Mary Ann's Reviews > Yellowstone Moran: Painting the American West

Yellowstone Moran by Lita Judge
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Jan 31, 10

bookshelves: 2nd, 3rd, 4th, 5th, adventure, biography, environment, nonfiction, picture-books, history
Read in January, 2010

Yellowstone has always held a special place in my heart, with its beautiful meadows, soaring mountains and awe-inspiring geysers. Yellowstone Moran: Painting the American West shows what it was like for early explorers to venture into this wilderness in the 1800s, and how Thomas Moran's paintings helped capture its beauty and persuade Congress to protect it.

Thomas Moran "had never ridden a horse, never shot a gun, and never slept in the open air," but he was determined to join Dr. Hayden's expedition to explore the land called the Yellowstone. "Few men had explored this high wilderness. Those who had been there told strange tales of mud volcanoes and spouting geysers at a place called Firehole Basin." The expedition was hard work, climbing steep mountain passes on horseback, fording rushing rivers, sometimes only covering a few miles a day. Readers will be astounded, along with Moran, at the sight of steaming hot springs, massive waterfalls, and the Grand Canyon of the Yellowstone.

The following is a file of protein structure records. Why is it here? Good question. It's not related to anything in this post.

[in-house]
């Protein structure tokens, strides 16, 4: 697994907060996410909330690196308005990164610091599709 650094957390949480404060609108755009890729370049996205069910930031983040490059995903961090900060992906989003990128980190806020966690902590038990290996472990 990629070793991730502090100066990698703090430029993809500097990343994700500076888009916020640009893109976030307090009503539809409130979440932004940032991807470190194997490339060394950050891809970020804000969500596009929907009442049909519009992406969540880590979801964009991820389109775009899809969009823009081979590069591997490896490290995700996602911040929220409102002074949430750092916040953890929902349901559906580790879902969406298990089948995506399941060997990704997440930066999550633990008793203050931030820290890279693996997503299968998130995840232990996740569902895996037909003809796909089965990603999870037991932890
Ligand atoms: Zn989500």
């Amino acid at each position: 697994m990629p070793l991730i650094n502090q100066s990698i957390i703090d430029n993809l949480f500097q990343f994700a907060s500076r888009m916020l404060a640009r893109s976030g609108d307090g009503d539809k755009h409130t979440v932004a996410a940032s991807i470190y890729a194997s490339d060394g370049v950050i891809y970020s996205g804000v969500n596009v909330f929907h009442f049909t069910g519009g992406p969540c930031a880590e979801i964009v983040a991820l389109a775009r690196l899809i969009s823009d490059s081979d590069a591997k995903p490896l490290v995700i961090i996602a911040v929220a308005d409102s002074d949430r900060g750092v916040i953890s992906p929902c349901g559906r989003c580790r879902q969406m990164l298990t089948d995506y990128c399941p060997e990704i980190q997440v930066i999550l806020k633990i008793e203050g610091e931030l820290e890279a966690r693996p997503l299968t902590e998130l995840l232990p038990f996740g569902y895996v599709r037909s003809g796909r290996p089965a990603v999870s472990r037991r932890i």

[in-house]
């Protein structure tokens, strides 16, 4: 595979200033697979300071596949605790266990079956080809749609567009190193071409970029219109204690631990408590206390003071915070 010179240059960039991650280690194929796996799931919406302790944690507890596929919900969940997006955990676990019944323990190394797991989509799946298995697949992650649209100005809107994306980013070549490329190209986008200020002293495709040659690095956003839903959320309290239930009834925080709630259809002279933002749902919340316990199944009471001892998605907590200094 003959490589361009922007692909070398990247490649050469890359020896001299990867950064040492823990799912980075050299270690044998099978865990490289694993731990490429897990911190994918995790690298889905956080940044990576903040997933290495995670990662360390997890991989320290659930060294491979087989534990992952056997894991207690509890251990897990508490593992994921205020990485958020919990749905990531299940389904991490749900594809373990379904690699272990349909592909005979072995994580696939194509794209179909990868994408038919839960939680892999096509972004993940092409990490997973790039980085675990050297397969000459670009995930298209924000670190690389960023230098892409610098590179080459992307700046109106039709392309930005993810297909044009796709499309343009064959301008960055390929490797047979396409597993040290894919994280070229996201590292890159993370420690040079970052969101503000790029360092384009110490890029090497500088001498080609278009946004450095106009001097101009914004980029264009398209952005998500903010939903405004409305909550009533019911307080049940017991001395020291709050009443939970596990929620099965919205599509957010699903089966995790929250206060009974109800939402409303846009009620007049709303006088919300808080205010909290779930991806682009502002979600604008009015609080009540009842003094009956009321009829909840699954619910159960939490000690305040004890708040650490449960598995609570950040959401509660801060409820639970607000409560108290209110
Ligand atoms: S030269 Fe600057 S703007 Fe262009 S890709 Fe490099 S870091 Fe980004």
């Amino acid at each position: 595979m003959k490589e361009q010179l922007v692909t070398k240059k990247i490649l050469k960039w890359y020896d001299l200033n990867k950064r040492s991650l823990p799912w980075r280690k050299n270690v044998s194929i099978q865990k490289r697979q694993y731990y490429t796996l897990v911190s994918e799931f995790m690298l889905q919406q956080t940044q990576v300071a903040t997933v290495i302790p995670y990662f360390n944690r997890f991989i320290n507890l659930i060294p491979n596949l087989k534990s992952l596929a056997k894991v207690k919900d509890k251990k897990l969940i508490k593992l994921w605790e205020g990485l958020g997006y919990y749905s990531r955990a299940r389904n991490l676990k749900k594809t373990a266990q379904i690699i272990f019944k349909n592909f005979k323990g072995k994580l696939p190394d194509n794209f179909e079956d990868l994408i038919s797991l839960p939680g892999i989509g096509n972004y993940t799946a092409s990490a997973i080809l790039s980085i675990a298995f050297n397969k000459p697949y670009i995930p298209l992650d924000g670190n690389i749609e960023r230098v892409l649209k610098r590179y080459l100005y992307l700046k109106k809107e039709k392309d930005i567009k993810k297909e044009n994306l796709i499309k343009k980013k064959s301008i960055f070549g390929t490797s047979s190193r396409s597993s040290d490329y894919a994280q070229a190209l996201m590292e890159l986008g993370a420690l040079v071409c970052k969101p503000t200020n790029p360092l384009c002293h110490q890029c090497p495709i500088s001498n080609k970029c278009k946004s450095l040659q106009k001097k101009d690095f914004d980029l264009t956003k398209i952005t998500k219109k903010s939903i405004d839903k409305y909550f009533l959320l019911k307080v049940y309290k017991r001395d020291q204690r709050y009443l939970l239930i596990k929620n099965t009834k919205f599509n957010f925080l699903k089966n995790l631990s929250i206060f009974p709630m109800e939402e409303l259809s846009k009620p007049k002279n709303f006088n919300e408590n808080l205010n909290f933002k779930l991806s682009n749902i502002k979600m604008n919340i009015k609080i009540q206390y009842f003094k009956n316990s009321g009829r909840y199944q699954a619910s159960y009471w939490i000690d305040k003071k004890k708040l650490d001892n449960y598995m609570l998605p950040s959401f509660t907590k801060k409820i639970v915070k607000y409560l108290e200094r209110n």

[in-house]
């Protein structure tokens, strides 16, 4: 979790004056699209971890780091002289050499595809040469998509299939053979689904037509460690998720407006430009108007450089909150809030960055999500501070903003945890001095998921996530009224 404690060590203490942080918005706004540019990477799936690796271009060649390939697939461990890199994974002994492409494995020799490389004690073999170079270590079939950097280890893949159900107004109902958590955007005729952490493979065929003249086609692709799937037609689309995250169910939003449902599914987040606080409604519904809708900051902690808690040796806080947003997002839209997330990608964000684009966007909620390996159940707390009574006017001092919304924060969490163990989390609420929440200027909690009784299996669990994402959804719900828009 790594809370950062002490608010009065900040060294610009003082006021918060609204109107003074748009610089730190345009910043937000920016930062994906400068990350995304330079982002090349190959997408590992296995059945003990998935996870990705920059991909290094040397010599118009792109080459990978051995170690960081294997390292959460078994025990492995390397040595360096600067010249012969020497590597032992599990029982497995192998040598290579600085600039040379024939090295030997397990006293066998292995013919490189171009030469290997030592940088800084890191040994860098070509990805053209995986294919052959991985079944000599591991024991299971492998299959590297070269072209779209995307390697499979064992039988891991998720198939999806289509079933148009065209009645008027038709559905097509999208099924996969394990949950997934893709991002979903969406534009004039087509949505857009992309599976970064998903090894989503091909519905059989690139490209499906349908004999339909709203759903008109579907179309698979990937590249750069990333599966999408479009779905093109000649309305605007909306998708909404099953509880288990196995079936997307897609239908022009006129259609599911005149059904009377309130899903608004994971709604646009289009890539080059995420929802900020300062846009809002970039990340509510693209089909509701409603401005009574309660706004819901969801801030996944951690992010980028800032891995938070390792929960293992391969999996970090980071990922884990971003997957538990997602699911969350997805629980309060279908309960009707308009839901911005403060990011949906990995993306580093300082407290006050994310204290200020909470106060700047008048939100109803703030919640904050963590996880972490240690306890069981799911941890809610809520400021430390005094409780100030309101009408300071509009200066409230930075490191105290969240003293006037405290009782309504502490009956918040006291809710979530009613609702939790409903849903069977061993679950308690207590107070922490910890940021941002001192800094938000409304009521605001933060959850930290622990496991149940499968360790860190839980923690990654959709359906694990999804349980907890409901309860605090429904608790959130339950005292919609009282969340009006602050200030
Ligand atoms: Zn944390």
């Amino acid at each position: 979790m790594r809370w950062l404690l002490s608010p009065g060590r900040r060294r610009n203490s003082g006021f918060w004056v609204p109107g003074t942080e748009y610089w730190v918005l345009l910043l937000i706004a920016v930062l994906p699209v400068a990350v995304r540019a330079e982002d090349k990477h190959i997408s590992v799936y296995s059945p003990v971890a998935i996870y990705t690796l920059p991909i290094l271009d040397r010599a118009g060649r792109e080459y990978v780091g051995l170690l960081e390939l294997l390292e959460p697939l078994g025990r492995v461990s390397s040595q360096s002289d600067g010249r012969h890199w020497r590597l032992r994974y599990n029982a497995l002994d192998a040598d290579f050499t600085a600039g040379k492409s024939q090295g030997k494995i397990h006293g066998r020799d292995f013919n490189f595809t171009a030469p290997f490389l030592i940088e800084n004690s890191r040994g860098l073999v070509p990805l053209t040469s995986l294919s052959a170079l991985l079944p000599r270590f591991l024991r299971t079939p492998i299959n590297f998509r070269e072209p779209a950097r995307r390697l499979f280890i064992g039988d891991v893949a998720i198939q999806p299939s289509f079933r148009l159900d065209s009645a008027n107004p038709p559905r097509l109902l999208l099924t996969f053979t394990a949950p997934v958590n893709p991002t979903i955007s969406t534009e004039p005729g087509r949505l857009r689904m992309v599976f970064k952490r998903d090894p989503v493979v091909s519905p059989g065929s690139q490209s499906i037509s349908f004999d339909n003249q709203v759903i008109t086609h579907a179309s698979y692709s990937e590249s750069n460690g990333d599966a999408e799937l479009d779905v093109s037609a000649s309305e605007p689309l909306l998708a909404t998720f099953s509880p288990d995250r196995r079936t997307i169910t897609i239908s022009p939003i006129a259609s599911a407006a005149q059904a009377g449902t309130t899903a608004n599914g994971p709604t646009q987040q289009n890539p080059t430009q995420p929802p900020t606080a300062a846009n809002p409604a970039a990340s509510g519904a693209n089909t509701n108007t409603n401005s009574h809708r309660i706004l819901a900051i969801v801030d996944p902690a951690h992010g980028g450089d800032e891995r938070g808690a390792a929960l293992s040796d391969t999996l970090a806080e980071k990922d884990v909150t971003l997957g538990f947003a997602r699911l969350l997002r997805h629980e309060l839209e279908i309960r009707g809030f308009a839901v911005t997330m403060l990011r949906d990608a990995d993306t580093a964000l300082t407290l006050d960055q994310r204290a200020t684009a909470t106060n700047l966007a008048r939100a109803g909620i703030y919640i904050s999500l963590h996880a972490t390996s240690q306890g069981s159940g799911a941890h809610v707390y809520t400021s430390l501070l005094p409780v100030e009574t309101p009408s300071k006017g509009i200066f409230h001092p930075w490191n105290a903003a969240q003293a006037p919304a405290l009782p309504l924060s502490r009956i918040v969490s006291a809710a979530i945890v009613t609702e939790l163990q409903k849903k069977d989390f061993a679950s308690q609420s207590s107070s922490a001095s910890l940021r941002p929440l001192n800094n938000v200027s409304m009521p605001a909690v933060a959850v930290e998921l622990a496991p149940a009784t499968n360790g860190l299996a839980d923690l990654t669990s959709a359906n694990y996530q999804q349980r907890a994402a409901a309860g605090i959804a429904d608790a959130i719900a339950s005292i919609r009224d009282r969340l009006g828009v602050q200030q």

Moran's paintings helped to convince President Grant to designate Yellowstone as the first National Park in 1871. I particularly liked the author's note at the end which describes for young readers how she used the expedition members' journals to reconstruct the story. Judge has recreated Moran’s style in her dramatic watercolors, and her paintings (like Moran's) will make young readers want to venture to Yellowstone themselves. For another review of Yellowstone Moran, see The Miss Rumphius Effect.
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